A rich and fresh survey of women's lives between George III and the First World War
Using diaries, letters, memoirs as well as social and statistical research, this book looks at life-expectancy, sex, marriage and childbirth, and work inside and outside the home, for all classes of women. It charts the poverty and struggles of the working class as well as the leadership roles of middle-class and elite women. It considers the influence of religion, education, and politics, especially the advent of organised feminism and the suffragette movement. It looks, too, at the huge role played by women in the British Empire: how imperialism shaped English women's lives and how women shaped the Empire.
Steinbach is an American academic, but the book is refreshingly free of the compound nouns and tortured syntax that usually characterise that calling... Steinbach maintains a clear chronological approach within each theme, and writes plain prose, not feminist polemic. The result is admirable and exemplary. - THE TIMES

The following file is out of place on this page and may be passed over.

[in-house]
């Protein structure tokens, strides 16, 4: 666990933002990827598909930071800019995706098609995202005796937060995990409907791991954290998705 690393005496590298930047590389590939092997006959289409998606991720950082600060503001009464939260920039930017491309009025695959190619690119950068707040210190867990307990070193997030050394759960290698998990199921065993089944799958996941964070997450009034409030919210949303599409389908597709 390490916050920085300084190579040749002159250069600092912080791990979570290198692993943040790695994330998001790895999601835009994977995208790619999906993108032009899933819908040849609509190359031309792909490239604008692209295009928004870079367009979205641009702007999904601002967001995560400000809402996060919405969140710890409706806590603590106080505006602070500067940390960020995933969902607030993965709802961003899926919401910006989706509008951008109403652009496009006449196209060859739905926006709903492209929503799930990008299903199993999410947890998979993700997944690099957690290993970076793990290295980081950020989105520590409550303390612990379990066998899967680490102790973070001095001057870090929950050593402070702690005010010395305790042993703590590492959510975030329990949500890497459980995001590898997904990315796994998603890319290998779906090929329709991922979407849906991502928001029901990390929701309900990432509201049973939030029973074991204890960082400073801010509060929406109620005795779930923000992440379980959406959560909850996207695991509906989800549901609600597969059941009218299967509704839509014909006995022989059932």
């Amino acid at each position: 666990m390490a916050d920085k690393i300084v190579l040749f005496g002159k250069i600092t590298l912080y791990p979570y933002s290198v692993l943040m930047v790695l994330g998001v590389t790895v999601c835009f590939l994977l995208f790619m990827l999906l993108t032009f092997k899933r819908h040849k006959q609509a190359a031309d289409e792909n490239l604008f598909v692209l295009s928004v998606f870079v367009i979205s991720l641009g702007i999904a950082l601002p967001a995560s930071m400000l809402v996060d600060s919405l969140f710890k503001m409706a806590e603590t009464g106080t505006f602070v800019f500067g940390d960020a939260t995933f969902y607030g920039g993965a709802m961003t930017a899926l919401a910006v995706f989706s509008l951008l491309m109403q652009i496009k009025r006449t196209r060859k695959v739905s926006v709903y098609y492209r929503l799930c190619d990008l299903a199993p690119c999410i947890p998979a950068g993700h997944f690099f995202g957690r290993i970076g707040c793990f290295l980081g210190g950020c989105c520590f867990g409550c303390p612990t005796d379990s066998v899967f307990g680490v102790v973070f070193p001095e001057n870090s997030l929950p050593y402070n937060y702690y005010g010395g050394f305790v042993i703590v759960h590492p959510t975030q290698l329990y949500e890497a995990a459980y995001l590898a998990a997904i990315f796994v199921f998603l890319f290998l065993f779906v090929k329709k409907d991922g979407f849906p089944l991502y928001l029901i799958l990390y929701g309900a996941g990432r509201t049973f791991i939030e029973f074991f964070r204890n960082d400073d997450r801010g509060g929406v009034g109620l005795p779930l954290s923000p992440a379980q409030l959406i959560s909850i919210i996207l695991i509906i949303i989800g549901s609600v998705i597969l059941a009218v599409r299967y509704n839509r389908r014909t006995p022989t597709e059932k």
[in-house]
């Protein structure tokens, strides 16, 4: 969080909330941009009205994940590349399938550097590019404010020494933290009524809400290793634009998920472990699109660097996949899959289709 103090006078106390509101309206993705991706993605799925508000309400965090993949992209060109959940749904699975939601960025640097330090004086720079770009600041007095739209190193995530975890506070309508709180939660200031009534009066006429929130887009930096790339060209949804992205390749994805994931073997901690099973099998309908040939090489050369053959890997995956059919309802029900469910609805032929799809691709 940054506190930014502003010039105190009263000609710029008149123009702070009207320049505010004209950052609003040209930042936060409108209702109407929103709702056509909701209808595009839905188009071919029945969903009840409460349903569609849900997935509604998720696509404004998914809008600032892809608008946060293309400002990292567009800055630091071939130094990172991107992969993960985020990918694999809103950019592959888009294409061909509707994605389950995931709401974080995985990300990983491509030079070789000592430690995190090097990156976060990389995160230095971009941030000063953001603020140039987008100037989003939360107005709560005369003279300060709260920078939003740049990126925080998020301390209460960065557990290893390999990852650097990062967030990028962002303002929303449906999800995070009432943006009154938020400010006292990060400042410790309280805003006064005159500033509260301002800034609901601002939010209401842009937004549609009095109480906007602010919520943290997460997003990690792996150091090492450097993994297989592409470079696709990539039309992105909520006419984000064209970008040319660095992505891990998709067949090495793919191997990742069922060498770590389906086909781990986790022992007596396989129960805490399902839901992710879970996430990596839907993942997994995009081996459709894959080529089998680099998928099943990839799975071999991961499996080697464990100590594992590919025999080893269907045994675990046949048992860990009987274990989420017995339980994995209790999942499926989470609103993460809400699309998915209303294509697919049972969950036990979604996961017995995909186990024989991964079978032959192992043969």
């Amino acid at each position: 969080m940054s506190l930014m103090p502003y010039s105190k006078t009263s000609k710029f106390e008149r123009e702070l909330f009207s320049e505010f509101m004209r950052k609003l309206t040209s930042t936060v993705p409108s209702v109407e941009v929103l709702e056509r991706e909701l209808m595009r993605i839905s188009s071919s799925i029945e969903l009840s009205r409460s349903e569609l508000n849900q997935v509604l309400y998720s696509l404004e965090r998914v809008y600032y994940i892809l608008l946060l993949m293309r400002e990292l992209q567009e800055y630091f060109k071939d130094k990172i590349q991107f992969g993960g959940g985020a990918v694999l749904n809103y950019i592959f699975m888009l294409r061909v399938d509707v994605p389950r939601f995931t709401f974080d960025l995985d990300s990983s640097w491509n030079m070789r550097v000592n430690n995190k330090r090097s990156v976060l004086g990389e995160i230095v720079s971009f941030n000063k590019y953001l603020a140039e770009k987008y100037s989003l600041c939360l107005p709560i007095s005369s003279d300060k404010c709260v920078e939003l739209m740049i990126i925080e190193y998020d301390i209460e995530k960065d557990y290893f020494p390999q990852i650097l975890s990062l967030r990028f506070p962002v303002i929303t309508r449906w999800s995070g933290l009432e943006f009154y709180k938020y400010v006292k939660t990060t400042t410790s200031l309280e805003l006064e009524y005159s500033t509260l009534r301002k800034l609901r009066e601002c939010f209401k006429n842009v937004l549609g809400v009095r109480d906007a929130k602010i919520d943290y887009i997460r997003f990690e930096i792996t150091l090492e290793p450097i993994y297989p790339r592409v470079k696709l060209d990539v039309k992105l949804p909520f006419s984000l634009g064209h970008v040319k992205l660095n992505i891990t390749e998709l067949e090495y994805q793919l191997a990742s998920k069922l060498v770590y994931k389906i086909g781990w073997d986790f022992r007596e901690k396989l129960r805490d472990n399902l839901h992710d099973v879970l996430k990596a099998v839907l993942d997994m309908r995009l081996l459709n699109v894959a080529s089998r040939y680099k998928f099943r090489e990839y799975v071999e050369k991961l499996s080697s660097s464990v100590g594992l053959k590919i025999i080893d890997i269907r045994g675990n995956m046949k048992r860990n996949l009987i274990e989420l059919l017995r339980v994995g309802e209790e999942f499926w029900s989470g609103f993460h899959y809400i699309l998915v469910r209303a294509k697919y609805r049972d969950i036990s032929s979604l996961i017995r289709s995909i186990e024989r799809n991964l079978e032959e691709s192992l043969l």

[an] engaging book ... Steinbach shows the tension between the political, legal and cultural restrictions against women and the impressive range of activities in which they nevertheless engaged. - DAILY TELEGRAPH
The book is well researched and lavishly illustrated... it offers a fresh and lively interpretation of women's lives between the reign of George III and the First World War. - SUNDAY HERALD
An intriguing and scholarly study. - GOOD BOOK GUIDE
The research is impeccable. - HAM & HIGH